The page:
Sixty Percent of Americans with Diabetes Skip Annual Sight-Saving Exams
News // Nov 06 2019
People with diabetes are at increased risk of developing serious eye diseases, yet most do not have sight-saving, annual eye exams, according to a large study. The Department of Ophthalmology and Visual Sciences joins the American Academy of Ophthalmology in reiterating the importance of eye exams during the month of November, which is observed as Diabetic Eye Disease Awareness Month.
Researchers have found that more than half of patients with the disease skip these exams. They also discovered that patients who smoke – and those with less severe diabetes and no eye problems – were most likely to neglect having these checks.
The researchers collaborated with the Centers for Disease Control and Prevention to review the charts of close to 2,000 patients age 40 or older with type 1 and type 2 diabetes to see how many had regular eye exams. Their findings over a four-year period revealed that:
Fifty-eight percent of patients did not have regular follow-up eye exams
Smokers were 20 percent less likely to have exams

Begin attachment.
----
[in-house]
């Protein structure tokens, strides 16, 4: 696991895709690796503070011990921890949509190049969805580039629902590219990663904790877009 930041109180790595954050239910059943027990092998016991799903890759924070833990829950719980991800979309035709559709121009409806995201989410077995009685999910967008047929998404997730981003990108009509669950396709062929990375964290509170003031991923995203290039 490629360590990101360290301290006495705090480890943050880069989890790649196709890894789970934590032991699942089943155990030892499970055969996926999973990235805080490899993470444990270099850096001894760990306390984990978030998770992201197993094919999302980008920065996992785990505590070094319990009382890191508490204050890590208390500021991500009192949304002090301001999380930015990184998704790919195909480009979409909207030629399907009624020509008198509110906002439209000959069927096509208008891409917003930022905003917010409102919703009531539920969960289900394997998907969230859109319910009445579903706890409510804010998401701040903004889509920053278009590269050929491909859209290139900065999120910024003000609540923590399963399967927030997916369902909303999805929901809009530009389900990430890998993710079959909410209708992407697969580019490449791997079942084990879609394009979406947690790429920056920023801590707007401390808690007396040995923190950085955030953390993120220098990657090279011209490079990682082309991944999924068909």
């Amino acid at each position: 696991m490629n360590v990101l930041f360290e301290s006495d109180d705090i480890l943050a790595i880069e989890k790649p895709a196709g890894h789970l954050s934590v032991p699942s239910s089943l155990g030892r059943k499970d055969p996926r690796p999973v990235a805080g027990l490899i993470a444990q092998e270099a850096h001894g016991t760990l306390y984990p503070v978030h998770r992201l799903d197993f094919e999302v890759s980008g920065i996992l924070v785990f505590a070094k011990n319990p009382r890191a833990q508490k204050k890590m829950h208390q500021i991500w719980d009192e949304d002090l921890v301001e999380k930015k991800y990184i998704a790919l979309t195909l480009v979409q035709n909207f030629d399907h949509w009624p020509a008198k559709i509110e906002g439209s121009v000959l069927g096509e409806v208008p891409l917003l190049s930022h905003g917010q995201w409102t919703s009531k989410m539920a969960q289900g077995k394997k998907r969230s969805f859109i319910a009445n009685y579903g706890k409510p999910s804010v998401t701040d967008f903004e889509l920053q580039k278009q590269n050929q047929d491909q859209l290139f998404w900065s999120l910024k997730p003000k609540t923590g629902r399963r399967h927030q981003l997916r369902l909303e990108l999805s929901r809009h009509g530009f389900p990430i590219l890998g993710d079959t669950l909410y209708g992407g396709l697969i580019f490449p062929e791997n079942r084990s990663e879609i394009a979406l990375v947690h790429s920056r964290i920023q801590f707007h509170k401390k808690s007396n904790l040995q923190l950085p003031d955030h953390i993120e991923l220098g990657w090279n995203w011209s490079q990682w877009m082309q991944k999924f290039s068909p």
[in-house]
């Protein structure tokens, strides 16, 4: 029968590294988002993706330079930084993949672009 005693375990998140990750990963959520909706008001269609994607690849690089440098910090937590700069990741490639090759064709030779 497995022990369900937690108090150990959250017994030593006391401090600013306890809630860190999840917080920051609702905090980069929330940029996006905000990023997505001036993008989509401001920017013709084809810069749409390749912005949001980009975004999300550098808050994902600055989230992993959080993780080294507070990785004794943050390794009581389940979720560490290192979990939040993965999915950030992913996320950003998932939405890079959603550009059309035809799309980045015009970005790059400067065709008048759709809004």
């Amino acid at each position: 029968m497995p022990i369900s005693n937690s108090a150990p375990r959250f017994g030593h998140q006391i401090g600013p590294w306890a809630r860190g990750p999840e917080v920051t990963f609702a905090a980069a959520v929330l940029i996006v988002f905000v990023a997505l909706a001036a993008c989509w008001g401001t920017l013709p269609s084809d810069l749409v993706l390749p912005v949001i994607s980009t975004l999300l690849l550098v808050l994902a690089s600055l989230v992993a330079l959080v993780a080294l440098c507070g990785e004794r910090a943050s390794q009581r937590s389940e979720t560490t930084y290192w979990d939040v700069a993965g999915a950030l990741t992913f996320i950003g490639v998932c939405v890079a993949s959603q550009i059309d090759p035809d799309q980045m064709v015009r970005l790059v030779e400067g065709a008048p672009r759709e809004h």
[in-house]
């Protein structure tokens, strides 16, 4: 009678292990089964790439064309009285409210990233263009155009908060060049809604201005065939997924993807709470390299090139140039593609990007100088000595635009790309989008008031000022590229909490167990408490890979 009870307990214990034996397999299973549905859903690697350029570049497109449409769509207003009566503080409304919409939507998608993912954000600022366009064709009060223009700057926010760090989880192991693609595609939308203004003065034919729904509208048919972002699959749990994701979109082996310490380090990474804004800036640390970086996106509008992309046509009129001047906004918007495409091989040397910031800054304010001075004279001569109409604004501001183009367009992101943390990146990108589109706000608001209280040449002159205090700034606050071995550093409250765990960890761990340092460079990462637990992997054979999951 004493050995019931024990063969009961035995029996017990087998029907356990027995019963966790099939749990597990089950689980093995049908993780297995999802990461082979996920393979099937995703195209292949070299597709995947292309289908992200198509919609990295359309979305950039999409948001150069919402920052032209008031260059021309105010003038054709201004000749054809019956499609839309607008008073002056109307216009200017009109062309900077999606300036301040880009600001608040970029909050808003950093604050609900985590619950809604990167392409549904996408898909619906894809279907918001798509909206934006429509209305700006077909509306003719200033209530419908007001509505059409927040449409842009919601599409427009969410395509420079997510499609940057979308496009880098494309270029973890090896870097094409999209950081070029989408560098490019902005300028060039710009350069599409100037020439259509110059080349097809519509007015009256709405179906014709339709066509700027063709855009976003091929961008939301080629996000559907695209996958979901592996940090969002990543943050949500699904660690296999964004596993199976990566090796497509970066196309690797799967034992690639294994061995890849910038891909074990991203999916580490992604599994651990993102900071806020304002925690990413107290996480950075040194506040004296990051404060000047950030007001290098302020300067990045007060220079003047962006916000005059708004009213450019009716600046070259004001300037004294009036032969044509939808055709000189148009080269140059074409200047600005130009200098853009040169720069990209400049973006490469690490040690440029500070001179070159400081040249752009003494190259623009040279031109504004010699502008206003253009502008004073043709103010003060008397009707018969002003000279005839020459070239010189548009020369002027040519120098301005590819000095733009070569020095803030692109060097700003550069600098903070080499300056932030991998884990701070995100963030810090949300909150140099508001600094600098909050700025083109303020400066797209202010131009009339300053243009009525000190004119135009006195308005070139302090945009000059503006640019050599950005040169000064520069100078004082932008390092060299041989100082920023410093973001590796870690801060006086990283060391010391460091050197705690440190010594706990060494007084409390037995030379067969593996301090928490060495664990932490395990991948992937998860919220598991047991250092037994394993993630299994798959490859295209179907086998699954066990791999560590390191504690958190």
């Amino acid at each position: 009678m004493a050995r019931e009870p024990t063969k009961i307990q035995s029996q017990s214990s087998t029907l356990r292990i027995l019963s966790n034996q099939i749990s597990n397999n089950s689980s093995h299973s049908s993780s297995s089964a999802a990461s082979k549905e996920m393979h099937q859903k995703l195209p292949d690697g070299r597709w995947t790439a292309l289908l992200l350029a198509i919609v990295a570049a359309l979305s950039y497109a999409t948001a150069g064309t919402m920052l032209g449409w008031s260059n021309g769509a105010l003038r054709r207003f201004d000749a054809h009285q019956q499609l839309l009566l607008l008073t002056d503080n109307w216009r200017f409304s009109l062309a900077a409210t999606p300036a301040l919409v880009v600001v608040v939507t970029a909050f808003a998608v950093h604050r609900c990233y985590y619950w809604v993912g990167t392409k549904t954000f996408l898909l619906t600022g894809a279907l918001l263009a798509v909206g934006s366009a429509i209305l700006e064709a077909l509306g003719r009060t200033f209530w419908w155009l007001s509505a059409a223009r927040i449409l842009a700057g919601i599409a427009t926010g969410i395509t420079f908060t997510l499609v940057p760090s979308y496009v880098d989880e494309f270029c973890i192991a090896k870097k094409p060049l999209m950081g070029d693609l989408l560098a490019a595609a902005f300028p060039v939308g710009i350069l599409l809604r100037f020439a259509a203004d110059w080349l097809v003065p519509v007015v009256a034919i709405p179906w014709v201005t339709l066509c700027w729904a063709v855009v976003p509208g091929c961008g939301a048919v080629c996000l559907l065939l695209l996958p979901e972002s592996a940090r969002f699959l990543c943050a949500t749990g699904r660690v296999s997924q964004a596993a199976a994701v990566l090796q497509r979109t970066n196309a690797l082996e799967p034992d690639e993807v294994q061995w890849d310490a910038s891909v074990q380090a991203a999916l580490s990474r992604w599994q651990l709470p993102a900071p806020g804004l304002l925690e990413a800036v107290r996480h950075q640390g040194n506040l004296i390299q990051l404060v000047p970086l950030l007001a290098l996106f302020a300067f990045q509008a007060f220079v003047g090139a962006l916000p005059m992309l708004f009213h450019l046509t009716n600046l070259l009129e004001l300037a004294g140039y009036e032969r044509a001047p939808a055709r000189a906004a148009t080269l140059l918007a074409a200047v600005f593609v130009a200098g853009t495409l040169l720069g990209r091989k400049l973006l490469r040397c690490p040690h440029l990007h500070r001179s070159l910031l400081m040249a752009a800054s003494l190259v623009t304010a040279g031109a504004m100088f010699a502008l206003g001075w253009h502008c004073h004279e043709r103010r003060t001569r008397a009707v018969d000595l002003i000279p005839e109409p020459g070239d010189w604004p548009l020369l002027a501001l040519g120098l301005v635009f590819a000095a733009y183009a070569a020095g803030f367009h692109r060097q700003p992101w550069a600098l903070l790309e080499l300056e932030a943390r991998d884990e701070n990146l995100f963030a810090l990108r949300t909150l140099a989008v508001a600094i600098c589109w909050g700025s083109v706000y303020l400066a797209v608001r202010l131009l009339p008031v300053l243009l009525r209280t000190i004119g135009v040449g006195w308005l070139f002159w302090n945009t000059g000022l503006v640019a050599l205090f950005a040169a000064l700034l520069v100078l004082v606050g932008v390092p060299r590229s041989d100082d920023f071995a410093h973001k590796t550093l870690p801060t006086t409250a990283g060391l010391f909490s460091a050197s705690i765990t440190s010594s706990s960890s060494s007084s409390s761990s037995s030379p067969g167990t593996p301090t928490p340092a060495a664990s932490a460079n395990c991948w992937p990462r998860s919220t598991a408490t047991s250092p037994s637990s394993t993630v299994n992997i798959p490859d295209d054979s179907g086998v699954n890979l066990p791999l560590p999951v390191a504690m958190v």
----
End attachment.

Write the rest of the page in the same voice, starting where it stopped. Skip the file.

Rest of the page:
Those with less-severe disease and no eye problems were least likely to follow recommendations
Those who had diabetic retinopathy were 30 percent more likely to have follow-up exams
One in 10 Americans have diabetes, putting them at heightened risk for visual impairment due to the eye disease diabetic retinopathy. The disease also can lead to other blinding ocular complications if not treated in time. Fortunately, having a dilated eye exam yearly or more often can prevent 95 percent of diabetes-related vision loss.
Eye exams are critical as they can reveal hidden signs of disease, enabling timely treatment. This is why the Academy recommends people with diabetes have them annually or more often as recommended by their ophthalmologist, a physician who specializes in medical and surgical eye care.
The Academy offers this animated public service announcement to help educate people about the importance of regular exams and common eye diseases including diabetic retinopathy. It encourages the public to watch and share it with their friends and family.
To learn more ways to keep your eyes healthy, visit the American Academy of Ophthalmology’s EyeSmart® website.